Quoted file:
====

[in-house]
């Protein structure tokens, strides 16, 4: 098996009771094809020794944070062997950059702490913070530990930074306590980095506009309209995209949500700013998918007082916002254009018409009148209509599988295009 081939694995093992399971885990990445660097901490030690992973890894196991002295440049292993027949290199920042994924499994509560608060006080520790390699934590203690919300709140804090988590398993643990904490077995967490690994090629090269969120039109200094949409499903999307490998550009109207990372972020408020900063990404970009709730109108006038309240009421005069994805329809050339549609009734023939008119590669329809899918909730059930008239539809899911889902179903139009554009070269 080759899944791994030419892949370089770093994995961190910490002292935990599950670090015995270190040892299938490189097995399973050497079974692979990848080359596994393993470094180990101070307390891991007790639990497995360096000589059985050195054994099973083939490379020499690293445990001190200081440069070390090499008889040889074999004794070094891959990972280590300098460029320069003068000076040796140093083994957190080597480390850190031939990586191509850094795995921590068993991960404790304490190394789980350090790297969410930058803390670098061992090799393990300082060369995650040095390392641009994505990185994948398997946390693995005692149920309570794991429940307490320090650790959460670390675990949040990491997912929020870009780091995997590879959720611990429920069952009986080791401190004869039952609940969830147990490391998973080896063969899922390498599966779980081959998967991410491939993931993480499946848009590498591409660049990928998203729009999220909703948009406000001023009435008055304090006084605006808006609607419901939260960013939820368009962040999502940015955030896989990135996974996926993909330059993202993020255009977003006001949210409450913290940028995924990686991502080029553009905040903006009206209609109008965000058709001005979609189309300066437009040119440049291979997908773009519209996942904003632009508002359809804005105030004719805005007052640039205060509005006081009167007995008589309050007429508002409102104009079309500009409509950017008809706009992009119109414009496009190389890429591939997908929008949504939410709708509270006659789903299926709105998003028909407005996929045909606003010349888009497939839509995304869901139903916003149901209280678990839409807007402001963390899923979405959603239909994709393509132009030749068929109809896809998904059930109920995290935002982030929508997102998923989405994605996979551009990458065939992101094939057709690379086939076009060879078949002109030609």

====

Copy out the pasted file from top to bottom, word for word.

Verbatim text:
[in-house]
């Protein structure tokens, strides 16, 4: 098996009771094809020794944070062997950059702490913070530990930074306590980095506009309209995209949500700013998918007082916002254009018409009148209509599988295009 081939694995093992399971885990990445660097901490030690992973890894196991002295440049292993027949290199920042994924499994509560608060006080520790390699934590203690919300709140804090988590398993643990904490077995967490690994090629090269969120039109200094949409499903999307490998550009109207990372972020408020900063990404970009709730109108006038309240009421005069994805329809050339549609009734023939008119590669329809899918909730059930008239539809899911889902179903139009554009070269 080759899944791994030419892949370089770093994995961190910490002292935990599950670090015995270190040892299938490189097995399973050497079974692979990848080359596994393993470094180990101070307390891991007790639990497995360096000589059985050195054994099973083939490379020499690293445990001190200081440069070390090499008889040889074999004794070094891959990972280590300098460029320069003068000076040796140093083994957190080597480390850190031939990586191509850094795995921590068993991960404790304490190394789980350090790297969410930058803390670098061992090799393990300082060369995650040095390392641009994505990185994948398997946390693995005692149920309570794991429940307490320090650790959460670390675990949040990491997912929020870009780091995997590879959720611990429920069952009986080791401190004869039952609940969830147990490391998973080896063969899922390498599966779980081959998967991410491939993931993480499946848009590498591409660049990928998203729009999220909703948009406000001023009435008055304090006084605006808006609607419901939260960013939820368009962040999502940015955030896989990135996974996926993909330059993202993020255009977003006001949210409450913290940028995924990686991502080029553009905040903006009206209609109008965000058709001005979609189309300066437009040119440049291979997908773009519209996942904003632009508002359809804005105030004719805005007052640039205060509005006081009167007995008589309050007429508002409102104009079309500009409509950017008809706009992009119109414009496009190389890429591939997908929008949504939410709708509270006659789903299926709105998003028909407005996929045909606003010349888009497939839509995304869901139903916003149901209280678990839409807007402001963390899923979405959603239909994709393509132009030749068929109809896809998904059930109920995290935002982030929508997102998923989405994605996979551009990458065939992101094939057709690379086939076009060879078949002109030609």